Lastly, if it’s a slab leak, you want to call a professional ASAP to get it repaired. Signs you have a slab leak can include, warmer than normal flooring, low water pressure, and unusual outdoor puddles.

The Test

If you have checked all the visible pipes, there is a way to test if you even have a pipe leak at all. You may not need pipe repair, but roof repair or grout repair might actually be the needed remedy.

Find your water meter.

Mark where the needle is pointing on the meter. You can use a piece of tape or a pencil.

Then leave all faucets, fixtures, and appliances that use water off for eight hours.

Check the meter again. If the needle has moved, then you’ve got a leak somewhere. You may need to call a plumber for pipe repair if you can’t find the leak.

2. DIY Pipe Repair

Now that you’ve found the leak, it’s time to get your hands dirty.

What you’ll need:

  • 200-grain sandpaper
  • plumber’s tape
  • epoxy paste
  • A small wrench
  • Compound Stick (for really small leaks)

Turn It Off

First thing’s first. Find the shut-off valve for whatever is leaking and turn it off.

Remember the old adage: righty-tighty, lefty-loosey. Turning the nob or valve to the right will shut off the water.

If you turn it to the left, you might break the valve depending on your strength. Then you’ll definitely be calling a plumber.

Clean It

You want to make sure that no residue or mold could undo all your hard work. Especially if you are repairing PVC or rubber pipes.

Take a cloth and wipe down the pipe around the leak.

Then take some fine sandpaper and lightly rub the pipe where the leak is. You will have a clean and dry pipe in no time.

Apply Tape

Pipe repair involves plugging up the hole. And unlike sticking your finger in a dam, you actually stop the leak.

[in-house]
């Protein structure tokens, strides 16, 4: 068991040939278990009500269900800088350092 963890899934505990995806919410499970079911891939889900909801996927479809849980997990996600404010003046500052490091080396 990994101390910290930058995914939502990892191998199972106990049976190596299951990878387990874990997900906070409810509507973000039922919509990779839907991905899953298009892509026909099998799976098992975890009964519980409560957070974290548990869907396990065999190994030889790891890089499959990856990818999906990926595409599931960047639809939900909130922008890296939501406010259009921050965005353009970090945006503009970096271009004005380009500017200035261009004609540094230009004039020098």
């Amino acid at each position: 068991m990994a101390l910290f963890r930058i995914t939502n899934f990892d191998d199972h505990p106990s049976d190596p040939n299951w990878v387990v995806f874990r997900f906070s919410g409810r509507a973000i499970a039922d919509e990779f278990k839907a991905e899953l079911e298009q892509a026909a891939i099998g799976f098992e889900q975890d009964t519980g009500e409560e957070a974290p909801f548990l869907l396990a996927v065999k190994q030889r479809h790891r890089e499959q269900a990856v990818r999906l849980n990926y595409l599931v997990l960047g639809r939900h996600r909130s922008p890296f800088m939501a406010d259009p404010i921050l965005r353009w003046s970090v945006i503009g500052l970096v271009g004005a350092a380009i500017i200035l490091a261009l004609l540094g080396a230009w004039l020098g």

Take the tape and put it on the leak. Then wrap.

Keep going until you have several layers. Get the wrap as tight as you can.

The wrap should be several inches on either side of the leak. This will ensure that no leak springs there again.

Seal It

You can get an epoxy paste or glue from your hardware store. With this you can do without the plumber’s tape, but you probably want to double up the pipe repair.

Remember that leaks statistic. You’re attempting to both save yourself money and headaches later.

Make sure the pipe is still dry. Take out the paste and flatten it in your hand. It should be like putty.

Take out the paste and flatten it in your hand. It should be like putty.

Now press it to the leak and flatten it against the pipe. Let it sit for a good 20 minutes.

Tighten It

Loose joints can be another source of leaks. This is where you small wrench come in handy.

Find the leaky joint. Then take your wrench and tighten the bolts. Be careful. Too much force and you break the pipe.

Be careful. Too much force and you break the pipe.

You can combine the tightening and the sealing into one step. Make sure you apply the epoxy on the joint and then tighten.

It turns out that pipe repair is actually quite easy and will save you from calling a costly plumber.

Have any other questions about pipe repair? Let us know in the comments below. And, as always, keep it flowing.

How to Find (and Fix) Plumbing Leaks for Pipe Repair